Source | The Economic Times : By Malini Goya

Anuj Agrawal, 35, has dabbled in the recruitment industry since 2005. With 100 employees and two offices in Noida and Bengaluru, his firm Zyoin offers recruitment and consultancy services to over 300 companies, including Amazon, Goibibo, Play Games and PayU. But there were some constant niggles. Like parsing resumes. With no universal template around which resumes are written and structured, mining and matching thousands with job positions was a huge task. Available parsing technologies were basic and didn’t sort and match well. Also, the resumes in their database would often get dated.

Last year, Agrawal got a cold email from Anand Kumar, founder of Bengaluru-based Skillate, an artificial intelligence (AI)-based recruitment solution platform that helps companies read and match resumes. Early this year, SAP Labs picked Skillate as part of their incubator programme.

Agrawal tested Skillate’s platform for a month and figured his staff ’s efficiency rate improved sharply — while earlier they were vetting 500 resumes to get 10 right profiles, they were now averaging 50. “Their resume parsing and matching technology was very good. Our search began to throw up more relevant candidates,” says Agrawal who is among Skillate’s growing list of loyal customers. He is now looking forward to Skillate’s next feature — scanning candidates’ profiles and posts on social network platforms like Facebook, Linked-In and GitHub to automatically update old resumes. “The feature for automatic resume updation is ready. We are now trying to automate both updation and matching,” says Kumar.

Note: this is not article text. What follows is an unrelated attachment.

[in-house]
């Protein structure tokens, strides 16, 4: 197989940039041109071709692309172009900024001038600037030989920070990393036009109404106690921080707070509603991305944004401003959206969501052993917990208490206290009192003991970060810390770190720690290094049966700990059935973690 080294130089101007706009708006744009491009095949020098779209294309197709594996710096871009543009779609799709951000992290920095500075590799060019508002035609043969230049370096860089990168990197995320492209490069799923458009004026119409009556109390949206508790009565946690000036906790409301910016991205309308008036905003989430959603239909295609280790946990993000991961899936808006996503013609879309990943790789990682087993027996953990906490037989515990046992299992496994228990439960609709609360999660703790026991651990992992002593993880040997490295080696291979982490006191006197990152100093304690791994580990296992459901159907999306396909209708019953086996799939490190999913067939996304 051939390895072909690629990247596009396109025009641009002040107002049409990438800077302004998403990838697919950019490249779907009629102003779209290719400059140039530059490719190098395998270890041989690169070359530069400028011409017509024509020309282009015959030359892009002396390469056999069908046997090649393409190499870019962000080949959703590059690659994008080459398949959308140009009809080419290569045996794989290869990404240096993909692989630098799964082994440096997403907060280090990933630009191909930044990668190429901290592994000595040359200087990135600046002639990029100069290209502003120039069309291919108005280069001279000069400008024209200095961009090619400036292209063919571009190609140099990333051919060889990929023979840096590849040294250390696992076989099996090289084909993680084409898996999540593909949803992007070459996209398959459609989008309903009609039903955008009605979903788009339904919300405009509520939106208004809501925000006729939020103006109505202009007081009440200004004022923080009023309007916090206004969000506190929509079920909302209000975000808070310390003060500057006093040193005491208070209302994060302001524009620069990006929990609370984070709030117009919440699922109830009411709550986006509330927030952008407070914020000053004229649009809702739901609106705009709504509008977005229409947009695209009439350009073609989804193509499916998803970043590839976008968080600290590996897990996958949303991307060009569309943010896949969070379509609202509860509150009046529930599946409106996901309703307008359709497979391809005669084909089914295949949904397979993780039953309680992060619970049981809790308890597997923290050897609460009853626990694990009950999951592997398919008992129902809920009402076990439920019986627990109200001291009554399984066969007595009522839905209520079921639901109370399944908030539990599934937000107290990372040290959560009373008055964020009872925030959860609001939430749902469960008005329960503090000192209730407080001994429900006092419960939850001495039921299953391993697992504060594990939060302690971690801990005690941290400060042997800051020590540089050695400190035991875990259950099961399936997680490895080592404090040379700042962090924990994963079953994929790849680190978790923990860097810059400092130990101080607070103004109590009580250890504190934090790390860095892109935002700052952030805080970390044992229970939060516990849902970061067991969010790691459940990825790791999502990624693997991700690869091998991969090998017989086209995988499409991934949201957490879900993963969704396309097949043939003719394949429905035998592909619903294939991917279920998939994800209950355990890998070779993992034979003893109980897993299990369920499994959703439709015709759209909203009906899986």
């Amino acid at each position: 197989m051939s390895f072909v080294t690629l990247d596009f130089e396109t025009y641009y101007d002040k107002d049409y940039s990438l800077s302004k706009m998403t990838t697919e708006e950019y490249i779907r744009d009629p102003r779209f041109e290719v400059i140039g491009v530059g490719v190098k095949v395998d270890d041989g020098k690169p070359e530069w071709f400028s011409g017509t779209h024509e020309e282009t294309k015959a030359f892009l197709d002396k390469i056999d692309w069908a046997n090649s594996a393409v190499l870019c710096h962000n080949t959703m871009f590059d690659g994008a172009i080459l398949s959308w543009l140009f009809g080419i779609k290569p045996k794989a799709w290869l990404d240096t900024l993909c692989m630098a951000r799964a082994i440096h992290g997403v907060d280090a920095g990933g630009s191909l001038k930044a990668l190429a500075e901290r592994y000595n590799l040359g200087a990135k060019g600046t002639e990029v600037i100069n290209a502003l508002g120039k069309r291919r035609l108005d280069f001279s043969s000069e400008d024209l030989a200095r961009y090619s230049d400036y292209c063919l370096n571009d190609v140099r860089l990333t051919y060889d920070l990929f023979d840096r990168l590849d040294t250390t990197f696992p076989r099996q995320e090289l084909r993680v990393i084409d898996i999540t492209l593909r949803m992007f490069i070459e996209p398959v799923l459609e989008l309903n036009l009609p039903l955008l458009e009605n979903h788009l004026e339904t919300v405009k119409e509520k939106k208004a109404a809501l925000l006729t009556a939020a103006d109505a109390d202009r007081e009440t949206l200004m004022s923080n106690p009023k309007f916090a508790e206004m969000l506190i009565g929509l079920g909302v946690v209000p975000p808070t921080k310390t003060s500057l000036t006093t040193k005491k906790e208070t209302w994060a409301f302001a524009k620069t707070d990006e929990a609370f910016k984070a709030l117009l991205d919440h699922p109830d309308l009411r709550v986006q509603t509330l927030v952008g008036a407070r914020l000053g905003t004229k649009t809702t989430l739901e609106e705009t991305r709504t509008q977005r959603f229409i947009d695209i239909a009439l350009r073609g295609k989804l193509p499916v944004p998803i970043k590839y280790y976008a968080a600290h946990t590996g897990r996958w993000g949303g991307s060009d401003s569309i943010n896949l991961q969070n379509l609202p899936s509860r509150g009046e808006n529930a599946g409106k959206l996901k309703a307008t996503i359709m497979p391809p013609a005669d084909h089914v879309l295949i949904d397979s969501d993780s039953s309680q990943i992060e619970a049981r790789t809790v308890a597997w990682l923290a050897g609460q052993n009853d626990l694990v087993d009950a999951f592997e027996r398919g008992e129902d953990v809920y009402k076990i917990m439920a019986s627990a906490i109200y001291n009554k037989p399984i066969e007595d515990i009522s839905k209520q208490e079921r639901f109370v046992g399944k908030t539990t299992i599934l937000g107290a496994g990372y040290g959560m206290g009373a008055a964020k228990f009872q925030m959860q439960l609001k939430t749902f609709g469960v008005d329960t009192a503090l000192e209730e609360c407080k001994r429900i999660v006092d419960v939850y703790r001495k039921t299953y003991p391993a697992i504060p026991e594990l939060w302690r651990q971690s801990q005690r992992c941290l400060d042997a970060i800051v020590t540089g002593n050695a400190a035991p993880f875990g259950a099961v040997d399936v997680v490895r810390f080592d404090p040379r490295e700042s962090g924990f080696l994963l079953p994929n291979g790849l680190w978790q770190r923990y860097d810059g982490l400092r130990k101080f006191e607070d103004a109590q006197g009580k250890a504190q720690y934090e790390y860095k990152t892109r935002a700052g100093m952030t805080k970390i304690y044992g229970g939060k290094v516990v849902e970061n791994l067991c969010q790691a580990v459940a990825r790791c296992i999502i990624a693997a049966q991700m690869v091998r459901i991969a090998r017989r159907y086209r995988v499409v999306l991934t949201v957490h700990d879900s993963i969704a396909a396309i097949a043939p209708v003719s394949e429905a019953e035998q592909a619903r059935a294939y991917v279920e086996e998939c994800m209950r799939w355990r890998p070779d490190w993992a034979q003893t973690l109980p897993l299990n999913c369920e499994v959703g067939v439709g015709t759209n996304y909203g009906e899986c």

AI or artificial intelligence is the new buzzword in the corporate world. In the networked digital era amid proliferation of smart devices and surge of Big Data, AI — or smart machines that can think intuitively and make intelligent sense of the vast data — is the new battleground that is roiling multiple sectors, disrupting companies and stoking new rivalries. Serious enough for tech world’s two titans — Tesla’s Elon Musk and Facebook’s Mark Zuckerberg — to spar over it. Digital giants Google and Amazon are now duelling with their AI-based virtual assistants. Think of driverless cars and robotised assembly plants that are disrupting the automobile industry and the manufacturing sector.

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